When men ask these little earthly societies in which we live and move and have our being to declare us legitimate, to declare us worth keeping, to declare us justified, then and there we have created a community of competence. And when our sphere of duty has become a community of competence it is impossible for us to look upon others with the love of God. In a community of competence I secretly relish the weakness of those who are falling behind me and I secretly disdain those who are well out ahead.
89 years ago Harold Abrahams took gold in the 100-meters at the Olympics. No community nor stage of greater consequence can be imagined where he could demonstrate his athletic competence. He succeeded. Or did he? What if we could resurrect Abrahams and bring him into our day? What genuine admiration could he muster for Usain Bolt whose world record 100-meter run from 2009 was a whole second better than Abrahams' best?
The good news for all of us is that God has a plan to both justify our existence and to reform our love for neighbor. That plan is the gospel and the church the gospel populates.
The gospel is a justification by grace as opposed to a justification by performance. The church is a community of grace as opposed to a community of competence. The gospel declares to incompetent parents and incompetent students and incompetent professionals and incompetent people that their incompetencies will not be counted against them. And, yes, the gospel also declares that our perceived competencies will not be counted either. This is a blessed exclusion because on closer scrutiny - divine scrutiny not human - even our best game was not so good.
How does the church the gospel populates reform our love for neighbor? In the church of grace we learn that it is not uniformity of competence or uniformity of skill or uniformity of intelligence that binds us together. In the church of grace it is the uniformity of mutual wretchedness and corruption covered by the blood of redeeming love that binds us together. So in the church of grace we see even in the weakest Christian our own biography of weakness. In the church of grace we see even in the strongest Christian the power of another - the omnicompetent Lord Jesus. In the church of grace then we look on stragglers without the haughtiness that thrives in communities of competence and we look on the mature without the envy. All is from grace and there is grace available for all.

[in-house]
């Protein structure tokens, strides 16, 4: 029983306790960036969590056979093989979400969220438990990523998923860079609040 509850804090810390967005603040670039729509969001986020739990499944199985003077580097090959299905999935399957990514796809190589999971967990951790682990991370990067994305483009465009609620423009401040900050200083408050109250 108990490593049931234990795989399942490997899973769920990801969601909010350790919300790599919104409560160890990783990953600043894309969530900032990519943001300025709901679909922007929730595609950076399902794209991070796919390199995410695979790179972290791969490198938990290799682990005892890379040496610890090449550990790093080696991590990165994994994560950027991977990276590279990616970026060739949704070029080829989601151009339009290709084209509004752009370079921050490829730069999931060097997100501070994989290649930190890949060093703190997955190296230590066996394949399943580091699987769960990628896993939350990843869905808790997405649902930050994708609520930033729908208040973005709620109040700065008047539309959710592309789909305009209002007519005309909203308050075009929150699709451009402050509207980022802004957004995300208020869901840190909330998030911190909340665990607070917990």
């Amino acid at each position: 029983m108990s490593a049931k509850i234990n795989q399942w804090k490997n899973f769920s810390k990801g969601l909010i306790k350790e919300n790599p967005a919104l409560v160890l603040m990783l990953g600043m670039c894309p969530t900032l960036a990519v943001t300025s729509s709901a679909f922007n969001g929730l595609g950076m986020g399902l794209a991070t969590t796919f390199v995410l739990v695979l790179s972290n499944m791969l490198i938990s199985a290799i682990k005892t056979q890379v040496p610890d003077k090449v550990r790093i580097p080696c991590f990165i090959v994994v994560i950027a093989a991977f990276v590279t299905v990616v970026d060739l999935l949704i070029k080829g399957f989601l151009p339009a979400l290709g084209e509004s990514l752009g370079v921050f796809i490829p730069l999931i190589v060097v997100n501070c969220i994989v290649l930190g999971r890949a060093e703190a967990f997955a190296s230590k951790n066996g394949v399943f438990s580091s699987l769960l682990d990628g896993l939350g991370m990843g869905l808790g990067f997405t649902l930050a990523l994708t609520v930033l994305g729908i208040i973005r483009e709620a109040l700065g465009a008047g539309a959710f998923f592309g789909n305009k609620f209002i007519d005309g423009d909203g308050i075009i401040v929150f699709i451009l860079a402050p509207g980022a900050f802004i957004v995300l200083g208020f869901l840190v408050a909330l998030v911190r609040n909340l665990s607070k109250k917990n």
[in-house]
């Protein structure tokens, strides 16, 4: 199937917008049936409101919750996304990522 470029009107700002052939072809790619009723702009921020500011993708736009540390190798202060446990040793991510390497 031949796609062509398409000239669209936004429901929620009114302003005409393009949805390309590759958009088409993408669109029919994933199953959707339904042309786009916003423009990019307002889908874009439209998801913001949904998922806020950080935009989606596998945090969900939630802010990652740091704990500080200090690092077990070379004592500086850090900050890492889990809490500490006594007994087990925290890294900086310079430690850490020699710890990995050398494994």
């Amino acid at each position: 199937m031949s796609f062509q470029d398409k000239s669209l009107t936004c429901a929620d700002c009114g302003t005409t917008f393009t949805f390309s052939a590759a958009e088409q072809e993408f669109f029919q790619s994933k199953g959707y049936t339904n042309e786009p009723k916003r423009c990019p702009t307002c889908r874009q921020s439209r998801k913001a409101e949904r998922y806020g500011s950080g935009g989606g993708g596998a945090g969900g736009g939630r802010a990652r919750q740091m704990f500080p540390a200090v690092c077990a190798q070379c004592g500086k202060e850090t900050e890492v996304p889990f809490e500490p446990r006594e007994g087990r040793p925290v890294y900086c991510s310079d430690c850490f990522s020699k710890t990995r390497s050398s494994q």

Does this all mean that Christians are slugs and have theological grounds for maintaining low standards in all of life? Of course not. Paul answered this question at the top of Romans 6: "What shall we say then? Are we to continue in sin that grace may abound? By no means! How can we who died to sin still live in it?"
The gospel of grace that populates the church of grace not only pardons it empowers. But as it does, it never permits us to look at even our life-change as grounds for our acceptance with God or one another. We will always credit God's grace for any competency people mistake as our own. We will regularly confess as did Paul: "But by the grace of God I am what I am, and his grace toward me was not in vain. On the contrary, I worked harder than any of them, though it was not I, but the grace of God that is with me." (1 Corinthians 15:10).